Reel Life 2012 notes:
• 2012 proved that the No. 1 cause of ruined movie experiences for patrons wasn't rude viewers. Or bad popcorn. Or out-of-focus screens.
It's theatrical trailers and TV commercials for movies.
You know, the ones that ruin surprises, reveal plot twists and spoil all the good jokes so by the time we get into the theater, actually watching the movie becomes anticlimactic and a waste.
Take the trailer to Drew Goddard's wonderfully original "The Cabin in the Woods." It destroys the movie's first surprise that tips us off that things aren't what they seem. (The event involves an eagle flying.)
Or take the trailers to Tim Burton's poorly conceived vampire comedy "Dark Shadows." The commercials included every single major joke and revealed every plot component so that when we saw the feature, we'd pretty much seen it already.
Consider this bad analogy: If movies were car tires, how would you feel about manufacturers taking a little tread off before selling them?
• Our unofficial awards for the most impressive new performers of the year go to a boy and a girl.
Young Tom Holland not only displayed an amazing command of the silver screen in the fact-based disaster drama "The Impossible," he carries the movie as the main character over seasoned supporting stars Ewan McGregor and Naomi Watts. Holland spent about two years starring in the London production of "Billy Elliot: The Musical."
Even younger (5 when she auditioned), Quvenzhané Wallis carried the bulk of the dramatic weight in Benh Zeitlin's fantastic daughter/father drama "Beasts of the Southern Wild," a tale of a girl struggling to find her mother while the polar ice caps melt and some vaguely defined beasties are coming her way.
• Best business news of the year: Disney buys the "Star Wars" franchise from creator George Lucas. Now that the same company that owns both Pixar and the Muppets has control over The Force, maybe, just maybe, the next "Star Wars" production will be better than those three moribund prequels, Episodes 1, 2 and 3.
• Worst movie of the year? Hands down, the dishonor goes to the racist, joyless "Joyful Noise," a supposed comedy about a national church choir singing contest. It stars Dolly Parton and Queen Latifah in a shallow and slightly evil movie that preaches the superiority of money and popularity over faith.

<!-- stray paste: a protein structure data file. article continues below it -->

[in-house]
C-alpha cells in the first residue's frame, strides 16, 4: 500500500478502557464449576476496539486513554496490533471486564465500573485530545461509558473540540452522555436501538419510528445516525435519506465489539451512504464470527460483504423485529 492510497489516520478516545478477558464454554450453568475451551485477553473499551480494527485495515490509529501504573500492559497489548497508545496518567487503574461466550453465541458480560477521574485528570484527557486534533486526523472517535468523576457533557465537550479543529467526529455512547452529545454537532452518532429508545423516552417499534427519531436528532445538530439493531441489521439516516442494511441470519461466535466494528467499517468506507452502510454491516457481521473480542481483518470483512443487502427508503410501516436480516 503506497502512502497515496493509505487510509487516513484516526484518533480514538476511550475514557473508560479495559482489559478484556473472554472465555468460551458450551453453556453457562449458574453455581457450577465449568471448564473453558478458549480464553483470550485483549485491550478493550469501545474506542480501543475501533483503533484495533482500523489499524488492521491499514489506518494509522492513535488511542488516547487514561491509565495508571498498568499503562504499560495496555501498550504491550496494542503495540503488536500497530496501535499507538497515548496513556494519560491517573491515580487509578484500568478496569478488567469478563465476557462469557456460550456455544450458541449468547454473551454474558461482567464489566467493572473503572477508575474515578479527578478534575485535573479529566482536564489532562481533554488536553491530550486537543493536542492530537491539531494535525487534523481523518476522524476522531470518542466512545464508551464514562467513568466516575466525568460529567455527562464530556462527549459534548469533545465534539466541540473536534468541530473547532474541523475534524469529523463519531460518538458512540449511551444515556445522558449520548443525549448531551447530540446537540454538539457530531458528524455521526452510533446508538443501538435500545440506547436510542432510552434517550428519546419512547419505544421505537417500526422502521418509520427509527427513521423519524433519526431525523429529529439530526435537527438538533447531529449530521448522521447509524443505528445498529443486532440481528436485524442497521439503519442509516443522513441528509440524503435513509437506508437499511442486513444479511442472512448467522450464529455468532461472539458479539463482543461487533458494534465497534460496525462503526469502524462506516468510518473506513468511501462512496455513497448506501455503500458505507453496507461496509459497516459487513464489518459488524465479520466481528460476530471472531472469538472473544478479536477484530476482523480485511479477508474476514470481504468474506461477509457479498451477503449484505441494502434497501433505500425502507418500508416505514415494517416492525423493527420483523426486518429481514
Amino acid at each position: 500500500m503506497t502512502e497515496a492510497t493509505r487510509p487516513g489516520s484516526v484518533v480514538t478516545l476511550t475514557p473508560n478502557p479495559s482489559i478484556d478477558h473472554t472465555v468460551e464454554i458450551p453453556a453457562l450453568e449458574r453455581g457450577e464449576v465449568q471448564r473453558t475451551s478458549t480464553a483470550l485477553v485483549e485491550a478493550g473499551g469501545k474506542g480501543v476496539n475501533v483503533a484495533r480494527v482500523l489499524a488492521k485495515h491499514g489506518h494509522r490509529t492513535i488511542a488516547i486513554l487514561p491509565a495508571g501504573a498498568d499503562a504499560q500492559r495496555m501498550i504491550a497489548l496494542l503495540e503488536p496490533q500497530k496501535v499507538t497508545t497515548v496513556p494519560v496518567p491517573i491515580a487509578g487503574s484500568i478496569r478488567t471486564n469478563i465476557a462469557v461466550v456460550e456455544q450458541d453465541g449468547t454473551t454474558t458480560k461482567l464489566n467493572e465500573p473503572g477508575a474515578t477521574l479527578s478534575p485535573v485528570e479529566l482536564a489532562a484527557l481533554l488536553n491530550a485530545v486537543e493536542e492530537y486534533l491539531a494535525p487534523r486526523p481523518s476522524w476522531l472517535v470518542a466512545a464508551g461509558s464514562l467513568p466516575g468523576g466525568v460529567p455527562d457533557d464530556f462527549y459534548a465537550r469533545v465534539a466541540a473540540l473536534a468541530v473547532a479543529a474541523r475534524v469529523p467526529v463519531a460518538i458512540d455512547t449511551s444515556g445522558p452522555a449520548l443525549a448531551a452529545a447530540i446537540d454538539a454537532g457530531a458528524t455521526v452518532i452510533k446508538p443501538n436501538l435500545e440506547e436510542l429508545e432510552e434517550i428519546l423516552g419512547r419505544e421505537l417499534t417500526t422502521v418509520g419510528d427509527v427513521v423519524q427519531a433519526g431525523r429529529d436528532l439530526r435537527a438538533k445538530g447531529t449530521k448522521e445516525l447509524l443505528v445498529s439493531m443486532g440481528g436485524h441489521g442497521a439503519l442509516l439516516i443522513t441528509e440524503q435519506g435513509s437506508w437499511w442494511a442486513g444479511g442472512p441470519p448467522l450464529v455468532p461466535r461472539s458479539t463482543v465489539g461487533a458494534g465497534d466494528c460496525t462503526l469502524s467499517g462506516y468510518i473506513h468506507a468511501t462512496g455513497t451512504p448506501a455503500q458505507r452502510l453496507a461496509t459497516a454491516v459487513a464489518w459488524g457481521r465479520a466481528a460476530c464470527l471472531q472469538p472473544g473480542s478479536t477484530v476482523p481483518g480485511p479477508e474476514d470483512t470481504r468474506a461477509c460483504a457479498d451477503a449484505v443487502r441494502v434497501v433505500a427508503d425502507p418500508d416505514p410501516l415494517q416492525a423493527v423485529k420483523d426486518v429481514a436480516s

Parton's grandson Randy (Jeremy Jordan) also illustrates how white characters are superior to black ones. Randy proves himself a better romantic catch than local black males. Randy fixes Latifah's broken marriage to her military husband.
Plus, Randy fixes up two other troubled black souls and rearranges all those moldy spirituals into energetic, toe-tapping works of joy.
As for Christian kindness and compassion, forget it here. Latifah's choir leader urges her fellow singers to crush the cute kids who are their chief contest competition.
"Jesus said it best," Latifah screeches, "Suffer the little children! You can be a Big Brother some other time!"
'White Out' returns
Five years ago, a group of Northwest suburbanites got together and made the movie "White Out." To commemorate the fifth anniversary, the movie will be presented at 7:30 p.m. Saturday, Dec. 29, at the Cutting Hall Performing Arts Center, 150 E. Wood St., Palatine. Tickets cost $6 per person and can be purchased at cuttinghall.org or by calling (847) 202-5222. (An order fee will apply.)
St. Charles actor John Legat stars as the host of a New Hampshire radio show. When he receives a call from a listener accusing his fiancé of cheating on him with the university quarterback, the host stays on the air to extract revenge.
Writer/director and Palatine's Fremd High School grad David B. Grelck will be at the screening, as will fellow Fremd grad Michelle Higgins, who plays opposite Legat.
"White Out" (not to be confused with Kate Beckinsale's terrible 2007 horror film "Whiteout") isn't rated, but contains mature language and sexual situations. Be alerted.
Some reel movie dogs!
OK, it might not be the dog days of summer, but Dann & Raymond's Movie Club is opening its 2013 season with "The Greatest Canine Movies" featuring Rin-tin-tin in his first starring role, plus the first Lassie movie, along with salutes to Old Yeller, Marley, White Fang, the Shaggy Dog and others. It starts at 7:30 p.m. Thursday, Jan. 3, at the Schaumburg Library, 130 S. Roselle Road, Schaumburg. Free admission. stdl.org.
• Daily Herald Film Critic Dann Gire's column runs Fridays in Time out!